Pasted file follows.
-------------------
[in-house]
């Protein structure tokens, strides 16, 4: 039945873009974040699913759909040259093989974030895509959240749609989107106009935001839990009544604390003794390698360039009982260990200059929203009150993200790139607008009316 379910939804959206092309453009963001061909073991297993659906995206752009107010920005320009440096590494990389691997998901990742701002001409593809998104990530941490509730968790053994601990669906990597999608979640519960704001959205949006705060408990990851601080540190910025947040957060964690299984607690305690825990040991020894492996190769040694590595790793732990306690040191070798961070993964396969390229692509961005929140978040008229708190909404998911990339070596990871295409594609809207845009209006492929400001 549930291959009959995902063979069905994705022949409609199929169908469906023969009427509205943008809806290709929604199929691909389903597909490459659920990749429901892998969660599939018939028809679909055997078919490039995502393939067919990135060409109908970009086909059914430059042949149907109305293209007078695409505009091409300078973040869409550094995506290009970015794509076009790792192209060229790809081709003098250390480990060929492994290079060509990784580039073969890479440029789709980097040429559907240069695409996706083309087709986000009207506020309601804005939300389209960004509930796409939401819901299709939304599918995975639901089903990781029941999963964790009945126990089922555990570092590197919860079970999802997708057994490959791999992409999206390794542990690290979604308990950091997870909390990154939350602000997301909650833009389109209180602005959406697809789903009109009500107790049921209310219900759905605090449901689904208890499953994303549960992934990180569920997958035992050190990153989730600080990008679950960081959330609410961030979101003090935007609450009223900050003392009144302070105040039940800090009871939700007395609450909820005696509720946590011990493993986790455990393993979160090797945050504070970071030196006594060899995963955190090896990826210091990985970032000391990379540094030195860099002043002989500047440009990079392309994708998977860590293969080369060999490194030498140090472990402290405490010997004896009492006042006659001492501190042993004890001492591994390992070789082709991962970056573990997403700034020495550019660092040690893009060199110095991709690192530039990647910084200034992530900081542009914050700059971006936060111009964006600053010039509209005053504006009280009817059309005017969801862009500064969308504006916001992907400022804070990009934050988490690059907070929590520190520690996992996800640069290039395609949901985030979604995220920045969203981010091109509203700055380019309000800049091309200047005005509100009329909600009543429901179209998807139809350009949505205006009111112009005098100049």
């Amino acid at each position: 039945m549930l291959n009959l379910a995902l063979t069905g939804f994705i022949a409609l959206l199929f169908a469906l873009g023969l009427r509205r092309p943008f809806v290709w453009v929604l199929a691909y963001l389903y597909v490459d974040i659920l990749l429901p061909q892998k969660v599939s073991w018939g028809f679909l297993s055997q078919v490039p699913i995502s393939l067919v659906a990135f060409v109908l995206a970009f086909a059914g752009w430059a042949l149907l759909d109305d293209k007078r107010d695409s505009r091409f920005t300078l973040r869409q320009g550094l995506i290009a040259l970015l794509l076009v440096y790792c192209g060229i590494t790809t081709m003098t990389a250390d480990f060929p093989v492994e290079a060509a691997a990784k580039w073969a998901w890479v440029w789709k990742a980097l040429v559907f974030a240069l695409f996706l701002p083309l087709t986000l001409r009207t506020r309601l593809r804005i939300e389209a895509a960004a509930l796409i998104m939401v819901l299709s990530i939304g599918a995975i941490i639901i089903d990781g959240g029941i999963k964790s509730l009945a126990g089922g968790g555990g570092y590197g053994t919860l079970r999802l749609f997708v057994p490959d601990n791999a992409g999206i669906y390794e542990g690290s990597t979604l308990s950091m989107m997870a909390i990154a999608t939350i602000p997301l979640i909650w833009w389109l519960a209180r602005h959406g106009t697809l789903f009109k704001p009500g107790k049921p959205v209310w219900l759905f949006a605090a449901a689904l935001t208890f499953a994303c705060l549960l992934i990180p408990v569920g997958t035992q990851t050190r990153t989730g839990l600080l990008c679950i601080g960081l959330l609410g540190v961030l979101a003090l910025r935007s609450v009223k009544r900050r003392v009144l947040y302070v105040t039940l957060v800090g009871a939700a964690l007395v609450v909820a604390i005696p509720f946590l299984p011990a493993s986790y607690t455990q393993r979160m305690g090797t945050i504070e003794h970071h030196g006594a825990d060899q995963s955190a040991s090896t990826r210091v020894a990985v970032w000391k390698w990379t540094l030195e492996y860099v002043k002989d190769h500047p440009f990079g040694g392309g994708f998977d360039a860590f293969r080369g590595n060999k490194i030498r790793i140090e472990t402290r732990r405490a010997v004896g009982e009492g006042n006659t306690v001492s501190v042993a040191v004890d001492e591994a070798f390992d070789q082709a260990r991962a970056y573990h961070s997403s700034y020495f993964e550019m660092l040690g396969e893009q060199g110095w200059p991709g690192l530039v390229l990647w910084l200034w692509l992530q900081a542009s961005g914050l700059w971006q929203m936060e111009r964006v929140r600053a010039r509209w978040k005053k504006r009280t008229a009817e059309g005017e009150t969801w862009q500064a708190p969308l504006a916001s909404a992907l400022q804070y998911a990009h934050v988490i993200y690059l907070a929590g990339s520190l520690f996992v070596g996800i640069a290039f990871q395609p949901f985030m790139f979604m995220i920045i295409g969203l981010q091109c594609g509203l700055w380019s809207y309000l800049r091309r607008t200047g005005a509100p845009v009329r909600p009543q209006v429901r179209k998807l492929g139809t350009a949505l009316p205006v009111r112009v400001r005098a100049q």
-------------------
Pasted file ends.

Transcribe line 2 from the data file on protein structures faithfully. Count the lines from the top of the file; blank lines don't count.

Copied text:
């Protein structure tokens, strides 16, 4: 039945873009974040699913759909040259093989974030895509959240749609989107106009935001839990009544604390003794390698360039009982260990200059929203009150993200790139607008009316 379910939804959206092309453009963001061909073991297993659906995206752009107010920005320009440096590494990389691997998901990742701002001409593809998104990530941490509730968790053994601990669906990597999608979640519960704001959205949006705060408990990851601080540190910025947040957060964690299984607690305690825990040991020894492996190769040694590595790793732990306690040191070798961070993964396969390229692509961005929140978040008229708190909404998911990339070596990871295409594609809207845009209006492929400001 549930291959009959995902063979069905994705022949409609199929169908469906023969009427509205943008809806290709929604199929691909389903597909490459659920990749429901892998969660599939018939028809679909055997078919490039995502393939067919990135060409109908970009086909059914430059042949149907109305293209007078695409505009091409300078973040869409550094995506290009970015794509076009790792192209060229790809081709003098250390480990060929492994290079060509990784580039073969890479440029789709980097040429559907240069695409996706083309087709986000009207506020309601804005939300389209960004509930796409939401819901299709939304599918995975639901089903990781029941999963964790009945126990089922555990570092590197919860079970999802997708057994490959791999992409999206390794542990690290979604308990950091997870909390990154939350602000997301909650833009389109209180602005959406697809789903009109009500107790049921209310219900759905605090449901689904208890499953994303549960992934990180569920997958035992050190990153989730600080990008679950960081959330609410961030979101003090935007609450009223900050003392009144302070105040039940800090009871939700007395609450909820005696509720946590011990493993986790455990393993979160090797945050504070970071030196006594060899995963955190090896990826210091990985970032000391990379540094030195860099002043002989500047440009990079392309994708998977860590293969080369060999490194030498140090472990402290405490010997004896009492006042006659001492501190042993004890001492591994390992070789082709991962970056573990997403700034020495550019660092040690893009060199110095991709690192530039990647910084200034992530900081542009914050700059971006936060111009964006600053010039509209005053504006009280009817059309005017969801862009500064969308504006916001992907400022804070990009934050988490690059907070929590520190520690996992996800640069290039395609949901985030979604995220920045969203981010091109509203700055380019309000800049091309200047005005509100009329909600009543429901179209998807139809350009949505205006009111112009005098100049």